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A Brief Review of "The Brothers Bloom"

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By Daniel J Casper from The Pursuit,cross-posted by MetaBlog

A new piece has been added to the annals of romantic literature and its name is "The Brothers Bloom." In keeping with the spirit of romanticism, this story is about the necessity of man to make choices he can live with. These choices are the only options for him to obtain happiness and fufillment, therefore he must discover them - and then act. What happens when a man defaults on this? The answer lies in the character of Bloom: a neurotic self torn by inner-doubt and plagued with unhappiness. Due to Bloom's own lack of certainty and conviction, he allows his brother to plot his life and thus he denies his own desires, leading him to this state. Bloom's inner conflict is present from start to finish in this story, which not only generates most of the suspense present in the script, but allows for an impressive climax which concretizes this theme perfectly. Each central character in the story achieves their highest values, in whatever variation, by virtue of their choices, an important moral conclusion which Bloom arrives at because of, ironically, his brother's plot. While this might seem self-defeating of the theme, it is not: Bloom's conclusion is wholly his own, and while his brother might have given him the concretes which led to this, it is Bloom's individual action which earns him the love of a woman and his own happiness. Even his brother, whose plot led to an unforeseen complication, earns his own happiness, paid for by his brother's new self-awareness. The plot is a testament to the intense devotion one should have for one's own values.

Perhaps the greatest character on the screen is that of Penelope, whose beautiful innocence and intelligence shines as a sort of beacon that not only leads Bloom to a renewed love of existence, but is a case study in hero-worship. To her, Bloom is the adventure which her life lacked - an opportunity to employ the skills and hobbies she acquired in isolation, in service to the man she loves. Her desire and actions are unashamed and consistent, and better, she is explicitly aware of this. Despite her lack of previous dealings with men, she, by virtue of her intelligence, is able to pin-point Bloom's inner conflict which she describes as a sort of "constipation of the soul." This is a perfect summation of Bloom's own frustation with the discovery and pursuit of what he actually wants. She loves Bloom so much that even when he is about to become the victim of this unresolved conflict, she seeks him out and tells him exactly what he needs to hear: that he is in love with her. Bloom's own actions, which he had come to doubt, demonstrate this, and it is at this moment that he comes to the realization that not only is she correct, but that he finally has a personal stake in his own life.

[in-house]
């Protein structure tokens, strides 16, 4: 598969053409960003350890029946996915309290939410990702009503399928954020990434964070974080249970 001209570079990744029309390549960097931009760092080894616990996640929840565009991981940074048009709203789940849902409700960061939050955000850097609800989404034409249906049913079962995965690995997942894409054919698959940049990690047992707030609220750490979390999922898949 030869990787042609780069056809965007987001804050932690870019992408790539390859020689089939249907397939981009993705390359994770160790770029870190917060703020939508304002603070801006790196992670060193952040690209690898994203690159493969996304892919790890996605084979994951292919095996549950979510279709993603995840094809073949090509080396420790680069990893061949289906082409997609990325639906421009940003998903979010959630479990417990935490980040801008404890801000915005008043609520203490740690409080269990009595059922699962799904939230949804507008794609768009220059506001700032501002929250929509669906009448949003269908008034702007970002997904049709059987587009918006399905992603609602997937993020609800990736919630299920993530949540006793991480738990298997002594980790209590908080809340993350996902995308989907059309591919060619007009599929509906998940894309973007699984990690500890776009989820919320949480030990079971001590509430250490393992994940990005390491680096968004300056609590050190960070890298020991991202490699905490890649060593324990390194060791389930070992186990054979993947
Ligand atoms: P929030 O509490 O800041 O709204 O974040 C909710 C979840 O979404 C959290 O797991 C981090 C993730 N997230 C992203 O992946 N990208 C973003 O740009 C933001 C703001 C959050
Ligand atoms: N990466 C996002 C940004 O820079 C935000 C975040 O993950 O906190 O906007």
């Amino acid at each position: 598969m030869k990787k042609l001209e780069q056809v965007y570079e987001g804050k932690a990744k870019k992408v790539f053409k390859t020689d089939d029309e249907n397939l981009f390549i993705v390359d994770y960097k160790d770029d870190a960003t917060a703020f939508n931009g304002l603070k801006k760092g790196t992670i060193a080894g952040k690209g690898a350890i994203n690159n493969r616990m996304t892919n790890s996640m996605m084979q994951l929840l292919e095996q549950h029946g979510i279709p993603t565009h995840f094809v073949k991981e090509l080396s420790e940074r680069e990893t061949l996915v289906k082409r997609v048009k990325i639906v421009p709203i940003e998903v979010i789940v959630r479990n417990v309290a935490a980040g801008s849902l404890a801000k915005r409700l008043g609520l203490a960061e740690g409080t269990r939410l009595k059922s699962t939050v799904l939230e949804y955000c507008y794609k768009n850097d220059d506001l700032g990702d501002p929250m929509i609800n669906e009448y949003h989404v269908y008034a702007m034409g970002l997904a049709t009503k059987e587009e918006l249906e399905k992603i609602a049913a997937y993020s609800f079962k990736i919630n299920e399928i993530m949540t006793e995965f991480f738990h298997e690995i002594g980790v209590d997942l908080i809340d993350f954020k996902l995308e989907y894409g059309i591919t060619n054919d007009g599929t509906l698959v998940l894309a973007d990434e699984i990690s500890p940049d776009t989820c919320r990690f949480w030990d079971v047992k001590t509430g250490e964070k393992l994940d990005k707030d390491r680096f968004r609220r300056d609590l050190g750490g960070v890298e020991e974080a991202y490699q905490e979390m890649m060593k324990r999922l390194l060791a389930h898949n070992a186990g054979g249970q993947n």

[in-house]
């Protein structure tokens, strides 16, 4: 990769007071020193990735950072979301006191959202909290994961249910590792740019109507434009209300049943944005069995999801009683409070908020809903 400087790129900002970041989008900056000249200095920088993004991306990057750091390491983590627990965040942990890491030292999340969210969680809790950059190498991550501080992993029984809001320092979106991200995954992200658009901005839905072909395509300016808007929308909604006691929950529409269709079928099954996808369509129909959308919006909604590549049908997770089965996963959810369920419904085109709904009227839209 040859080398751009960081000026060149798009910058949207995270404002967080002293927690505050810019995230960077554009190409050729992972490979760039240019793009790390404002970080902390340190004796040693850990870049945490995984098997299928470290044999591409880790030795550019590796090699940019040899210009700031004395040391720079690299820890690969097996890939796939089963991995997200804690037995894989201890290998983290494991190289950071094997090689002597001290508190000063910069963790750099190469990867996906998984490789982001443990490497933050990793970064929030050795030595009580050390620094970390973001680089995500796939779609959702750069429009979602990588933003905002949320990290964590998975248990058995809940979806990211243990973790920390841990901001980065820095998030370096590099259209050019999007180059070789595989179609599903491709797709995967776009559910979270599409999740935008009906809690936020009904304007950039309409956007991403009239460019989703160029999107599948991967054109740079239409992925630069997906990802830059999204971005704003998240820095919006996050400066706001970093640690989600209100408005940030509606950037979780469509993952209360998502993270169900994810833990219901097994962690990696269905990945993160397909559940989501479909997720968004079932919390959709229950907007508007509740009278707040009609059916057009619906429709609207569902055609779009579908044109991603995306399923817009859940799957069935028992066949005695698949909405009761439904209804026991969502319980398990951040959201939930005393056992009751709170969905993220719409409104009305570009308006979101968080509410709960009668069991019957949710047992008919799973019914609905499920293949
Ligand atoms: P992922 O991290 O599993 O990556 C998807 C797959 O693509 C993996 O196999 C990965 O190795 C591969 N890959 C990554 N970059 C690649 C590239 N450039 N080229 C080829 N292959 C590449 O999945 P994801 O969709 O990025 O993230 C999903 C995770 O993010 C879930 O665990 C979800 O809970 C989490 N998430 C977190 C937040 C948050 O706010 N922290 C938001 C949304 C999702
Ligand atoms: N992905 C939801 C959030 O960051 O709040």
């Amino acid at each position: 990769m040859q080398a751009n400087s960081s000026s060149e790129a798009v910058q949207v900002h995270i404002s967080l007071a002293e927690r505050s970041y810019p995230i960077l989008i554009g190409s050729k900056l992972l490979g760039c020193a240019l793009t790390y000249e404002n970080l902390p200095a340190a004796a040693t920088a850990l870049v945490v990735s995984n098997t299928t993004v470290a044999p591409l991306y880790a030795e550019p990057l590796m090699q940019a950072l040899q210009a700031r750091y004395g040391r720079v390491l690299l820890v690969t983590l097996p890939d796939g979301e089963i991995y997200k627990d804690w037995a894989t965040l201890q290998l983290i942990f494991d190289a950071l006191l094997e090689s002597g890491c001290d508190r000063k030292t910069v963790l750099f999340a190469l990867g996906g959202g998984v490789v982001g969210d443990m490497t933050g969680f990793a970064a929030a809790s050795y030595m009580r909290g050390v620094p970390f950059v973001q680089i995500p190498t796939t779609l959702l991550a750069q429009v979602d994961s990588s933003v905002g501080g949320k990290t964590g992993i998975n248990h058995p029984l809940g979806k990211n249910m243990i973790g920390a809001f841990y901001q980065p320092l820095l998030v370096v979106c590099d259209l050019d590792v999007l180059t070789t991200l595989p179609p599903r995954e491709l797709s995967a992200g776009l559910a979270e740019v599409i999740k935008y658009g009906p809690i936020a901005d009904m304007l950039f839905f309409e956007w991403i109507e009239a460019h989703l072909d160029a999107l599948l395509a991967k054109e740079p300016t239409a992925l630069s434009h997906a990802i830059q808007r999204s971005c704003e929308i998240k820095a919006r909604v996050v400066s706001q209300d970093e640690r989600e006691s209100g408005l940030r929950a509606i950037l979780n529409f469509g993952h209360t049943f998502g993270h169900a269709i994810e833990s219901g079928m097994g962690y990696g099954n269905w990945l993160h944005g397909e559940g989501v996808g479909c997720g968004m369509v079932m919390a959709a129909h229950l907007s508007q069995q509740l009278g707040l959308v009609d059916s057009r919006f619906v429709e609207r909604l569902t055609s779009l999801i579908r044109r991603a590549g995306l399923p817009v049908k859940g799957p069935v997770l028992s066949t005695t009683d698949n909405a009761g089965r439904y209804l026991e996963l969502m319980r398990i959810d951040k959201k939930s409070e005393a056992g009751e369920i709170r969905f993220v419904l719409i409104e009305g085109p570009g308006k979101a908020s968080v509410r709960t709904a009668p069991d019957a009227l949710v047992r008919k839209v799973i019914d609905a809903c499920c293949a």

This realization does not garuntee Bloom his happiness - he is still required to act for it. Yet this realization gives Bloom the fuel and the reasoning necessary to overcome his chronic self-dobut and make the correct decision for his happiness at the necessary moment. This thematic message is repeated in several variations throughout the movie, but it is best stated in the last line of Penelope: "We're going to live like we're telling the best story in the world." This is the only proper approach to existence for a man, and "The Brothers Bloom" is an example of how it rewards him. That experience is well worth the price of admission.4737861594649609628-8875653572627583248?l=rationalpursuits.blogspot.comrBiDpy9vHzU

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It's too bad it's not playing anywhere! I love how Hollywood doesn't advertise or have theaters playing movies that are actually good. Yet another reason to hate them. :confused:

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